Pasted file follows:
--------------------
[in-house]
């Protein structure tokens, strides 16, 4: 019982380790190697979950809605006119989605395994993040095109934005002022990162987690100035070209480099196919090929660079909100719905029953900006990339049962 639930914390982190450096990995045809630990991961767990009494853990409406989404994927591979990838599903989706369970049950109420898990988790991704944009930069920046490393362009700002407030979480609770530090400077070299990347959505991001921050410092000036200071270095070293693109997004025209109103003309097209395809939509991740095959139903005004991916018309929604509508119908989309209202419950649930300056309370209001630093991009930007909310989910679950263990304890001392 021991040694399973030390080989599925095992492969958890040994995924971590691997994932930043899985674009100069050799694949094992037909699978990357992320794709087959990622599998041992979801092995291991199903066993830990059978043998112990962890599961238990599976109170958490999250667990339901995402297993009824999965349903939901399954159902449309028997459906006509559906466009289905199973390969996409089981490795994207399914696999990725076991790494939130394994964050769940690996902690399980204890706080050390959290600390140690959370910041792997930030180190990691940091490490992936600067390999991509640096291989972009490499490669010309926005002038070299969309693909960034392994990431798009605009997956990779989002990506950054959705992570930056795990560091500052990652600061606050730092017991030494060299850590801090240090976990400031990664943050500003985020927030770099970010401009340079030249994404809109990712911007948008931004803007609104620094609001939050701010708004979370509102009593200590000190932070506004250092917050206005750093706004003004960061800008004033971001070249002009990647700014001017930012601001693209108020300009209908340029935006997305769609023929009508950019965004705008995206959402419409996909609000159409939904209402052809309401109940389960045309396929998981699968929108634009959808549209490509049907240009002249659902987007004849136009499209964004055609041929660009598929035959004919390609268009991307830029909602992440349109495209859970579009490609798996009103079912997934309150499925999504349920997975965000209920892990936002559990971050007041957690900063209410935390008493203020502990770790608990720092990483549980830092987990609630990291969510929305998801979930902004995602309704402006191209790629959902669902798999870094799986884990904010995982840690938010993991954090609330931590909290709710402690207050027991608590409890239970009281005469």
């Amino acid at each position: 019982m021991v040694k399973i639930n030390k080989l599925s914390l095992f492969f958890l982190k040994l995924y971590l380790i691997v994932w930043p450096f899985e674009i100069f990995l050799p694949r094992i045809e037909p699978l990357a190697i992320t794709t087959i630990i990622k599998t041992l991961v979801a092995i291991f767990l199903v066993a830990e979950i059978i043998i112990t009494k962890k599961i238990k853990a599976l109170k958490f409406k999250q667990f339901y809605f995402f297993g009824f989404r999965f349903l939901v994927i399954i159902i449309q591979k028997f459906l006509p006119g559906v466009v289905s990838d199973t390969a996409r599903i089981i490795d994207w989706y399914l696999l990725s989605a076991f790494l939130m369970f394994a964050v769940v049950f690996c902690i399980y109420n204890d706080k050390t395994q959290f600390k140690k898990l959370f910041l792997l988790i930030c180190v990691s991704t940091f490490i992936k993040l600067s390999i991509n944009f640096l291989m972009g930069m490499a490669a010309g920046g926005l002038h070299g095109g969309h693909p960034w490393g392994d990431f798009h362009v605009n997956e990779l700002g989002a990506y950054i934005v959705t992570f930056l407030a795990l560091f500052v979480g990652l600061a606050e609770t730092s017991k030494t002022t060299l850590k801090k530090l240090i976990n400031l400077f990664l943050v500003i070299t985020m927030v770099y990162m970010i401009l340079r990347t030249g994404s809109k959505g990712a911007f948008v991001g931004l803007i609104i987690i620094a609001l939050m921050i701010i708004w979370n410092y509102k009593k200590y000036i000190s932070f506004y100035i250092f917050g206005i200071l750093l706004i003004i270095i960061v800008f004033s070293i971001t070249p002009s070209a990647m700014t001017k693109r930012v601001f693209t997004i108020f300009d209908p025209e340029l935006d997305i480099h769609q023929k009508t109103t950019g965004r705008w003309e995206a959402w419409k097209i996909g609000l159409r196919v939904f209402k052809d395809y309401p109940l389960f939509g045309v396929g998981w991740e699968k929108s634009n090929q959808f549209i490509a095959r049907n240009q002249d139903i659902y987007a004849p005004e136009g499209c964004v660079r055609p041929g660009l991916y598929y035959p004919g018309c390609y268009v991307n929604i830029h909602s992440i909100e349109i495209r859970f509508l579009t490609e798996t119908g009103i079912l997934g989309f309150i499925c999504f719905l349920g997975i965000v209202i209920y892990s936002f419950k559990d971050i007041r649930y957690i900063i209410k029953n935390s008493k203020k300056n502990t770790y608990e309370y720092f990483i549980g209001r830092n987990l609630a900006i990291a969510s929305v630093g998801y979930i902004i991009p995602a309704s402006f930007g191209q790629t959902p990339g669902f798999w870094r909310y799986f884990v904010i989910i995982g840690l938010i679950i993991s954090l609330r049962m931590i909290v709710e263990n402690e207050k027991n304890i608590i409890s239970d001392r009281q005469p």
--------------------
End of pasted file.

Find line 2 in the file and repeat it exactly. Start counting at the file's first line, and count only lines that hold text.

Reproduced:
């Protein structure tokens, strides 16, 4: 019982380790190697979950809605006119989605395994993040095109934005002022990162987690100035070209480099196919090929660079909100719905029953900006990339049962 639930914390982190450096990995045809630990991961767990009494853990409406989404994927591979990838599903989706369970049950109420898990988790991704944009930069920046490393362009700002407030979480609770530090400077070299990347959505991001921050410092000036200071270095070293693109997004025209109103003309097209395809939509991740095959139903005004991916018309929604509508119908989309209202419950649930300056309370209001630093991009930007909310989910679950263990304890001392 021991040694399973030390080989599925095992492969958890040994995924971590691997994932930043899985674009100069050799694949094992037909699978990357992320794709087959990622599998041992979801092995291991199903066993830990059978043998112990962890599961238990599976109170958490999250667990339901995402297993009824999965349903939901399954159902449309028997459906006509559906466009289905199973390969996409089981490795994207399914696999990725076991790494939130394994964050769940690996902690399980204890706080050390959290600390140690959370910041792997930030180190990691940091490490992936600067390999991509640096291989972009490499490669010309926005002038070299969309693909960034392994990431798009605009997956990779989002990506950054959705992570930056795990560091500052990652600061606050730092017991030494060299850590801090240090976990400031990664943050500003985020927030770099970010401009340079030249994404809109990712911007948008931004803007609104620094609001939050701010708004979370509102009593200590000190932070506004250092917050206005750093706004003004960061800008004033971001070249002009990647700014001017930012601001693209108020300009209908340029935006997305769609023929009508950019965004705008995206959402419409996909609000159409939904209402052809309401109940389960045309396929998981699968929108634009959808549209490509049907240009002249659902987007004849136009499209964004055609041929660009598929035959004919390609268009991307830029909602992440349109495209859970579009490609798996009103079912997934309150499925999504349920997975965000209920892990936002559990971050007041957690900063209410935390008493203020502990770790608990720092990483549980830092987990609630990291969510929305998801979930902004995602309704402006191209790629959902669902798999870094799986884990904010995982840690938010993991954090609330931590909290709710402690207050027991608590409890239970009281005469």